Budget tax changes could have mixed impact on growth, comments Kent economist

The School’s Professor Chris Heady, an expert on the effect of taxes on growth, says last week’s Budget could have mixed implications for growth.

He commented: ‘The public discussion of the recent UK budget is likely to continue focussing on the fairness of the budget, in terms of who gains and who loses. However, it is also important to assess its implications for growth, which is primarily driven by investment and productivity.

‘Recent work at the Organisation for Economic Co-operation and Development (OECD), in which I played a part before leaving for the University of Kent in 2009, analysed the effects of taxes on growth, investment and productivity using data from OECD countries since 1970. Its main conclusions were: there appears to be a ‘tax and growth ranking’ with recurrent taxes on immovable property (Council Tax in the UK) being the least harmful tax instrument in terms of its effect on long-run GDP per capita, followed by consumption taxes (and other property taxes), personal income taxes and corporate income taxes; lowering corporate tax rates and top personal income tax rates appears to increase productivity growth; investment appears to be increased by reductions in corporate tax rates.

‘These results suggest that the budget’s proposals to reduce personal income and corporate taxes and increase property taxes could increase growth in the UK.

‘However, the Chancellor’s decision to increase Stamp Duty Land Tax for high value properties is likely to be less good for growth than creating additional bands to Council Tax to ensure that high value properties attract more tax on an annual basis than less expensive properties. This is suggested by the first conclusion of the OECD study, which found that recurrent taxes on property are less harmful to growth than other property taxes (including taxes on the sale of property). The reason for this finding is that taxes on the sale of property – such as Stamp Duty Land Tax – raise the cost of moving. This harms growth by discouraging people from both moving to other parts of the country to find better paying jobs and moving into smaller houses when their children leave home (something that would lead to more efficient use of the housing stock).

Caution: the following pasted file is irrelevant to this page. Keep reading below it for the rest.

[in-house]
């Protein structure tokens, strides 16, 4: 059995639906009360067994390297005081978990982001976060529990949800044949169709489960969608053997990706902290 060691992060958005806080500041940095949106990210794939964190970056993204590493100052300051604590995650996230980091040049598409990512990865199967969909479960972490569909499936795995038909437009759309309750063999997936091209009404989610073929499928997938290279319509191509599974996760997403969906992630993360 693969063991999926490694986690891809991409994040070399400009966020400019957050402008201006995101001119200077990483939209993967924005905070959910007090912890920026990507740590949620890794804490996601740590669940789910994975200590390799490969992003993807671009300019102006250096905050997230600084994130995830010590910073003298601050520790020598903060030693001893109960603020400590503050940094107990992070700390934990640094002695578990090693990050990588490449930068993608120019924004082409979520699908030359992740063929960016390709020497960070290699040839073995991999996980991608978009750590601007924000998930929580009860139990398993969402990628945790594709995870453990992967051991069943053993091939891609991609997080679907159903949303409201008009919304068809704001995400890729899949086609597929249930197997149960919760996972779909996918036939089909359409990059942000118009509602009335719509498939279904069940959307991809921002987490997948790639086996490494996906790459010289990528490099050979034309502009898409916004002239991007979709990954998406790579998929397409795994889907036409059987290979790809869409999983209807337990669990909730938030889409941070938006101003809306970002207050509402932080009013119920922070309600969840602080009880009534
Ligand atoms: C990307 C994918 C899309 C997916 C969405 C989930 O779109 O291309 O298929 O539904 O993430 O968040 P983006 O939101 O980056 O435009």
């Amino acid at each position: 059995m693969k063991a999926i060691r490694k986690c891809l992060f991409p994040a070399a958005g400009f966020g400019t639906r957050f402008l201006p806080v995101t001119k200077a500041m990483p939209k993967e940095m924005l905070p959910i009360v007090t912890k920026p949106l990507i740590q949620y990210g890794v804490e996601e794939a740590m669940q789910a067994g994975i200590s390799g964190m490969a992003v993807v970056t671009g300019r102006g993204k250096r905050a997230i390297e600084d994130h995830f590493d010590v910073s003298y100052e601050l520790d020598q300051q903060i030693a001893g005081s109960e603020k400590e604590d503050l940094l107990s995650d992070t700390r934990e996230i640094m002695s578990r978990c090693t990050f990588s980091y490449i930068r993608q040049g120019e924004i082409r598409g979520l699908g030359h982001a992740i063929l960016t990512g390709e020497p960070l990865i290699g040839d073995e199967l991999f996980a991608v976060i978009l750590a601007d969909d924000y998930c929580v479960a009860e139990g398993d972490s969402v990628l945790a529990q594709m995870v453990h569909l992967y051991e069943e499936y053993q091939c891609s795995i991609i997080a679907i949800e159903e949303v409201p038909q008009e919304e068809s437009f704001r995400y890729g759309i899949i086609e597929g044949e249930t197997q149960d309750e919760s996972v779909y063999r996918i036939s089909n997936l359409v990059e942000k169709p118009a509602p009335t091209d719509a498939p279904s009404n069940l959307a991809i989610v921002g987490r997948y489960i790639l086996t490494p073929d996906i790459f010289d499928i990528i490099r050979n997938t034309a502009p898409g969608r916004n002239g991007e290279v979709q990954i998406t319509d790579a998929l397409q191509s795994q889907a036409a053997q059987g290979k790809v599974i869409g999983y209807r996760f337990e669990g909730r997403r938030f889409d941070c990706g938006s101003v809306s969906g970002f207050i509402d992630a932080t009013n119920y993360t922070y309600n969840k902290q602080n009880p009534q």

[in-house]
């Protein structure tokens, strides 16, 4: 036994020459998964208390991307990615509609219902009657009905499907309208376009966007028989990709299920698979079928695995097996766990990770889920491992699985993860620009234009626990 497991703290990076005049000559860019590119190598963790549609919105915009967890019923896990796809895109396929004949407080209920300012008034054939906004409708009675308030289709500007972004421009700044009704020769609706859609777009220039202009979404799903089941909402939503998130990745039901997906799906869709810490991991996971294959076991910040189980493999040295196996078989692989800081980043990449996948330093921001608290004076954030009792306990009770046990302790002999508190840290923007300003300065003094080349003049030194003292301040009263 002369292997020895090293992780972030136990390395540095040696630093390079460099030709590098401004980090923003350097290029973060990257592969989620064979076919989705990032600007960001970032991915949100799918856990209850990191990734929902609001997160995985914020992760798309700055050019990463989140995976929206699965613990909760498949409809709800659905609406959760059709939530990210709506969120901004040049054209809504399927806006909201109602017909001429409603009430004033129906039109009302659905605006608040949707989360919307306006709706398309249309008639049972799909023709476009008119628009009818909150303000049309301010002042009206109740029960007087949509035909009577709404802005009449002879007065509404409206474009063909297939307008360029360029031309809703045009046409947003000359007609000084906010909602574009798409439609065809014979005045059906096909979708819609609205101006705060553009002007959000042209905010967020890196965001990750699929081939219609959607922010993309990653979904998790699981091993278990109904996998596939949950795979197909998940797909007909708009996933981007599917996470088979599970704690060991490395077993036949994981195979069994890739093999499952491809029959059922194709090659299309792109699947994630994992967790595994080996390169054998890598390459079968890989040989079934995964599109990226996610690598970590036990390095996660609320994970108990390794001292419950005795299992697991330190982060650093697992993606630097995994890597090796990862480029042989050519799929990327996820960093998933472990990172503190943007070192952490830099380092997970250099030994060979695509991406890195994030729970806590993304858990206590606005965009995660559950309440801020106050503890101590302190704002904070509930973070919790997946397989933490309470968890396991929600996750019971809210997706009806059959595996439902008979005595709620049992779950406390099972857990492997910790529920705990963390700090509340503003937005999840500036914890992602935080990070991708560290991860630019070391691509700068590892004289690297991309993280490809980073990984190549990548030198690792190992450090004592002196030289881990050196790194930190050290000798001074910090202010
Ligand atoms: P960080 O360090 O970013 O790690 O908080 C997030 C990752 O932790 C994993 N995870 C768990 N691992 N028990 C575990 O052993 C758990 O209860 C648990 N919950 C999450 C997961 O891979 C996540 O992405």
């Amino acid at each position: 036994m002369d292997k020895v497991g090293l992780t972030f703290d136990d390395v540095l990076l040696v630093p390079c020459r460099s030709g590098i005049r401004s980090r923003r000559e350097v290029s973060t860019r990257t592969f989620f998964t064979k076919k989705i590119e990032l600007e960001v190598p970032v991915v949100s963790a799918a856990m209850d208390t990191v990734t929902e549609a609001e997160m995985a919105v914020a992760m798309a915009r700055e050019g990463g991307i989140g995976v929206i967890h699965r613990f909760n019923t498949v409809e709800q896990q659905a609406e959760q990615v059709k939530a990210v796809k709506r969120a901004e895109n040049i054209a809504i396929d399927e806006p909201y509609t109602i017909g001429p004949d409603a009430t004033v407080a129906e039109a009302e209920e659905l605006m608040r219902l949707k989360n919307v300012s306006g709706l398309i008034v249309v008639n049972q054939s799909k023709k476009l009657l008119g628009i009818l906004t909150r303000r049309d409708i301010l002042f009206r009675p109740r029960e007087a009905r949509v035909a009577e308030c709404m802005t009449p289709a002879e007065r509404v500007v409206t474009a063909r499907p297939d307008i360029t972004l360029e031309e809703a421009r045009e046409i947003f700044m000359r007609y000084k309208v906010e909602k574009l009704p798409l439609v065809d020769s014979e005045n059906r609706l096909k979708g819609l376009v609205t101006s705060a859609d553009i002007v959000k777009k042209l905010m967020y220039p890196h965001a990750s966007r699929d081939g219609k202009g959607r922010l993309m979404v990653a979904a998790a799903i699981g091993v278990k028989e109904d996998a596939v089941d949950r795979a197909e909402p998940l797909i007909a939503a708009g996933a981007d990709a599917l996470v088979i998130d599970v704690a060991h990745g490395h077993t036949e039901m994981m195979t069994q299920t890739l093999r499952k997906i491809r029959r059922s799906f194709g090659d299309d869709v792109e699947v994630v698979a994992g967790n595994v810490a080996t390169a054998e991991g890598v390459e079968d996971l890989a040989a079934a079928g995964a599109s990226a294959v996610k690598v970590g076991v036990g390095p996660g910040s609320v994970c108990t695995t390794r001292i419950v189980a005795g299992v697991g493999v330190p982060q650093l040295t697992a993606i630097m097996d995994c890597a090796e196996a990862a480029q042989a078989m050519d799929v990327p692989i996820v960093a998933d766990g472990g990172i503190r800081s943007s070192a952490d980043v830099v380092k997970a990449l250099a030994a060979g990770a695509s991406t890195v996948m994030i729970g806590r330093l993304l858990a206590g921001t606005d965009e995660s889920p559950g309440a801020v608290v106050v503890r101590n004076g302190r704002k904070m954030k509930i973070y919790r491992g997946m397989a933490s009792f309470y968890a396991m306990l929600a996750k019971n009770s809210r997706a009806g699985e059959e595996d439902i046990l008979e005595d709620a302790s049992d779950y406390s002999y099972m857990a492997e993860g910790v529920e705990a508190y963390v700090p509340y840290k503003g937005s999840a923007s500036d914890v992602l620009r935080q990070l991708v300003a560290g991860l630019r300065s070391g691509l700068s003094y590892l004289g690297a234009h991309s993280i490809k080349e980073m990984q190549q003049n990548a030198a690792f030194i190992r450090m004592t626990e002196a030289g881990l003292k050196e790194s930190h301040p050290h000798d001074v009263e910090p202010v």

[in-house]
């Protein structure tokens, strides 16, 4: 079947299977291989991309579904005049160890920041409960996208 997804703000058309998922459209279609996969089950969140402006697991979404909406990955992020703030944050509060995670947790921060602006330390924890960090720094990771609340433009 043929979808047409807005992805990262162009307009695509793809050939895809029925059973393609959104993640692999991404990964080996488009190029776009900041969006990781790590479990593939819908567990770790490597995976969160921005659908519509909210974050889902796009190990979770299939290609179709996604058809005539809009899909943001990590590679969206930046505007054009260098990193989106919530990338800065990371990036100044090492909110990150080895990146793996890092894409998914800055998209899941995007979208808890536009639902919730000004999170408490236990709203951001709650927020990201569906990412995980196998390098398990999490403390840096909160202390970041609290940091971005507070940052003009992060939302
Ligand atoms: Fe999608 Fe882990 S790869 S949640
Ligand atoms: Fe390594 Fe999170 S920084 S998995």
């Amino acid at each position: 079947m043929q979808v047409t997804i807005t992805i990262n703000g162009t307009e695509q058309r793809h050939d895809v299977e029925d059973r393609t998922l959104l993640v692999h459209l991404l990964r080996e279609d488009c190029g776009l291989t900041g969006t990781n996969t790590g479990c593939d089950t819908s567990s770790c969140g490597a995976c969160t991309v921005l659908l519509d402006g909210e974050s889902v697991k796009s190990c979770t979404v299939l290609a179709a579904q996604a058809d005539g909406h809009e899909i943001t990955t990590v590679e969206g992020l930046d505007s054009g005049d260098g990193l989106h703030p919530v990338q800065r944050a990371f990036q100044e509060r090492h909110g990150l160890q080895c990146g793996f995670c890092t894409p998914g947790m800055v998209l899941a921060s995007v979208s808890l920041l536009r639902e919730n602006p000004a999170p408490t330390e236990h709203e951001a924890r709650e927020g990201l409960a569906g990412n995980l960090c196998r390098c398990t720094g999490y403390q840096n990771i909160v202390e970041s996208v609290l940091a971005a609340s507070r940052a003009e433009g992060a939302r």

‘Stamp Duty Land Tax suffers from two additional disadvantages. First, it is inequitable between people who live in houses of similar value if some people move house (and thus pay the tax) more often than others, perhaps for job-related reasons. Second, the amount of revenue from this tax relies on the level of housing transactions. The disadvantage of this reliance is illustrated by the case of Ireland, which was heavily reliant on such taxes, when the recent financial crisis struck and the volume of house sales was sharply reduced, leading to a damaging loss of revenue.

‘Council Tax is better for growth because it does not raise the cost of moving, is more equitable between owners of similar houses and generates more stable revenues, but it is unpopular. Much of its unpopularity arises from its visibility – in the form of an annual demand for payment – in contrast to the relative invisibility of personal income tax (which is mainly deducted at source) and both VAT and excise taxes (which are included in the quoted price of most goods and services). However, there is also concern about people who would have difficulty paying the tax from current income, so that they might be forced from their homes. The current system does provide some relief from Council Tax for people on low incomes but a more comprehensive system would be for the government to lend money to people who could not otherwise afford their Council Tax, securing the loan on the property – a sort of equity release provided by the government. The loan would be repaid with interest when the owner dies or sells the property. This way, people can be taxed on their housing wealth without being forced from their homes.’

Chris Heady is Professor of Economics and an International Research Fellow at the Institute for Fiscal Studies. He has undertaken consultancies for the World Bank, the National Radiological Protection Board, the Asian Development Bank, the Department for International Development and PricewaterhouseCoopers. He has obtained research grants from the (US) National Science Foundation, the Economic and Social Research Council, the World Bank, the Leverhulme Trust, the Foreign and Commonwealth Office, the Overseas Development Administration and the European Commission.